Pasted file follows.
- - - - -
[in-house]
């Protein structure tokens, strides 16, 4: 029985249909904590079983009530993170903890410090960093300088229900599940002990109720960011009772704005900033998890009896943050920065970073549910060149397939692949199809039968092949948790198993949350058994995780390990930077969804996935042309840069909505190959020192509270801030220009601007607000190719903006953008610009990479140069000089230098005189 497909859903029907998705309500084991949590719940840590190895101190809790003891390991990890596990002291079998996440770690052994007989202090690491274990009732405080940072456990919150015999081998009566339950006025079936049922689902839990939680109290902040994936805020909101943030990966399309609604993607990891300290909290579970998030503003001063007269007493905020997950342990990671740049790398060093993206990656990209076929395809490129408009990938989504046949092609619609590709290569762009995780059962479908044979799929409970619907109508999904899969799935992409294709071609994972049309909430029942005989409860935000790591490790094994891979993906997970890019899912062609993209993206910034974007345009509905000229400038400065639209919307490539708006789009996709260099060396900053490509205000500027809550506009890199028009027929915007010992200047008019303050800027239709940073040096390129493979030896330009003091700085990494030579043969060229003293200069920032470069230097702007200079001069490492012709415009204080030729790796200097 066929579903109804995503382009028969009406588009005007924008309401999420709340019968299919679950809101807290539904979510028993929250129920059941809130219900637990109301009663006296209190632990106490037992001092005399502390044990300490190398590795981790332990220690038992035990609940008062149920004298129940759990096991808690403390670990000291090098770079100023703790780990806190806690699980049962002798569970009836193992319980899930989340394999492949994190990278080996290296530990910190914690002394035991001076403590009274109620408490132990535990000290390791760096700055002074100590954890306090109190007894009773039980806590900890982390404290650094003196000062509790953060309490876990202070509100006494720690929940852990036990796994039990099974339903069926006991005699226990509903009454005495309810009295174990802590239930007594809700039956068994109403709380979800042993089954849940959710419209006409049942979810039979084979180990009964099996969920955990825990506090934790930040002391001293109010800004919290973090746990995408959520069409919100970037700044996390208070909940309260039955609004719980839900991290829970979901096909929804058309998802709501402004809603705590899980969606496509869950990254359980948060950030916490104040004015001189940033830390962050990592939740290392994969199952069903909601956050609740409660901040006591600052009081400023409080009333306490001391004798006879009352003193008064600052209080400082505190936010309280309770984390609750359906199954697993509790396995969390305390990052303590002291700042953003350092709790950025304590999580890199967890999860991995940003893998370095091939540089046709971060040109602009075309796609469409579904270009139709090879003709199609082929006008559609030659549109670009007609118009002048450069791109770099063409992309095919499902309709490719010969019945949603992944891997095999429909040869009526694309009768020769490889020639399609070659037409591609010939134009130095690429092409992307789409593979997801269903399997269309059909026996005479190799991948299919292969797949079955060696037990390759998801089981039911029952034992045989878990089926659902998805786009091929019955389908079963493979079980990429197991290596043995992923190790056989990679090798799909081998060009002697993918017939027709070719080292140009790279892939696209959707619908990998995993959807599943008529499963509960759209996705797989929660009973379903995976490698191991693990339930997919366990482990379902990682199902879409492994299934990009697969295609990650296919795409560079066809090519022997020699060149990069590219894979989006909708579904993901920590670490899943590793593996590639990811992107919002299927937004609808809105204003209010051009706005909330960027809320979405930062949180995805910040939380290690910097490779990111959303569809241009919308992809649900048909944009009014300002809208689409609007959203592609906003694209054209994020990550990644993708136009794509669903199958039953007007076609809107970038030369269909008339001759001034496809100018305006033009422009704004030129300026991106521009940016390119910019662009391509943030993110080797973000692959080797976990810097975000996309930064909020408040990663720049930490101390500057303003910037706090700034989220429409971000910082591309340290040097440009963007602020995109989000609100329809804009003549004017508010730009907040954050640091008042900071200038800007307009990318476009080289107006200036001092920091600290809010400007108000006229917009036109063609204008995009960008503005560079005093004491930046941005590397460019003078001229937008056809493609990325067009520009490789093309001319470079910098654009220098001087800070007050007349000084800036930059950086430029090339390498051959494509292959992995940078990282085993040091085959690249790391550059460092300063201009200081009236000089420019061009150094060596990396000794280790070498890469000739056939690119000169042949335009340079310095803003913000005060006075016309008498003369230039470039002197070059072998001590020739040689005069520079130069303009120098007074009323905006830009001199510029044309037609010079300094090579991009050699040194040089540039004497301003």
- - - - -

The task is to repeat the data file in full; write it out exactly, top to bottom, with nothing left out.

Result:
[in-house]
């Protein structure tokens, strides 16, 4: 029985249909904590079983009530993170903890410090960093300088229900599940002990109720960011009772704005900033998890009896943050920065970073549910060149397939692949199809039968092949948790198993949350058994995780390990930077969804996935042309840069909505190959020192509270801030220009601007607000190719903006953008610009990479140069000089230098005189 497909859903029907998705309500084991949590719940840590190895101190809790003891390991990890596990002291079998996440770690052994007989202090690491274990009732405080940072456990919150015999081998009566339950006025079936049922689902839990939680109290902040994936805020909101943030990966399309609604993607990891300290909290579970998030503003001063007269007493905020997950342990990671740049790398060093993206990656990209076929395809490129408009990938989504046949092609619609590709290569762009995780059962479908044979799929409970619907109508999904899969799935992409294709071609994972049309909430029942005989409860935000790591490790094994891979993906997970890019899912062609993209993206910034974007345009509905000229400038400065639209919307490539708006789009996709260099060396900053490509205000500027809550506009890199028009027929915007010992200047008019303050800027239709940073040096390129493979030896330009003091700085990494030579043969060229003293200069920032470069230097702007200079001069490492012709415009204080030729790796200097 066929579903109804995503382009028969009406588009005007924008309401999420709340019968299919679950809101807290539904979510028993929250129920059941809130219900637990109301009663006296209190632990106490037992001092005399502390044990300490190398590795981790332990220690038992035990609940008062149920004298129940759990096991808690403390670990000291090098770079100023703790780990806190806690699980049962002798569970009836193992319980899930989340394999492949994190990278080996290296530990910190914690002394035991001076403590009274109620408490132990535990000290390791760096700055002074100590954890306090109190007894009773039980806590900890982390404290650094003196000062509790953060309490876990202070509100006494720690929940852990036990796994039990099974339903069926006991005699226990509903009454005495309810009295174990802590239930007594809700039956068994109403709380979800042993089954849940959710419209006409049942979810039979084979180990009964099996969920955990825990506090934790930040002391001293109010800004919290973090746990995408959520069409919100970037700044996390208070909940309260039955609004719980839900991290829970979901096909929804058309998802709501402004809603705590899980969606496509869950990254359980948060950030916490104040004015001189940033830390962050990592939740290392994969199952069903909601956050609740409660901040006591600052009081400023409080009333306490001391004798006879009352003193008064600052209080400082505190936010309280309770984390609750359906199954697993509790396995969390305390990052303590002291700042953003350092709790950025304590999580890199967890999860991995940003893998370095091939540089046709971060040109602009075309796609469409579904270009139709090879003709199609082929006008559609030659549109670009007609118009002048450069791109770099063409992309095919499902309709490719010969019945949603992944891997095999429909040869009526694309009768020769490889020639399609070659037409591609010939134009130095690429092409992307789409593979997801269903399997269309059909026996005479190799991948299919292969797949079955060696037990390759998801089981039911029952034992045989878990089926659902998805786009091929019955389908079963493979079980990429197991290596043995992923190790056989990679090798799909081998060009002697993918017939027709070719080292140009790279892939696209959707619908990998995993959807599943008529499963509960759209996705797989929660009973379903995976490698191991693990339930997919366990482990379902990682199902879409492994299934990009697969295609990650296919795409560079066809090519022997020699060149990069590219894979989006909708579904993901920590670490899943590793593996590639990811992107919002299927937004609808809105204003209010051009706005909330960027809320979405930062949180995805910040939380290690910097490779990111959303569809241009919308992809649900048909944009009014300002809208689409609007959203592609906003694209054209994020990550990644993708136009794509669903199958039953007007076609809107970038030369269909008339001759001034496809100018305006033009422009704004030129300026991106521009940016390119910019662009391509943030993110080797973000692959080797976990810097975000996309930064909020408040990663720049930490101390500057303003910037706090700034989220429409971000910082591309340290040097440009963007602020995109989000609100329809804009003549004017508010730009907040954050640091008042900071200038800007307009990318476009080289107006200036001092920091600290809010400007108000006229917009036109063609204008995009960008503005560079005093004491930046941005590397460019003078001229937008056809493609990325067009520009490789093309001319470079910098654009220098001087800070007050007349000084800036930059950086430029090339390498051959494509292959992995940078990282085993040091085959690249790391550059460092300063201009200081009236000089420019061009150094060596990396000794280790070498890469000739056939690119000169042949335009340079310095803003913000005060006075016309008498003369230039470039002197070059072998001590020739040689005069520079130069303009120098007074009323905006830009001199510029044309037609010079300094090579991009050699040194040089540039004497301003």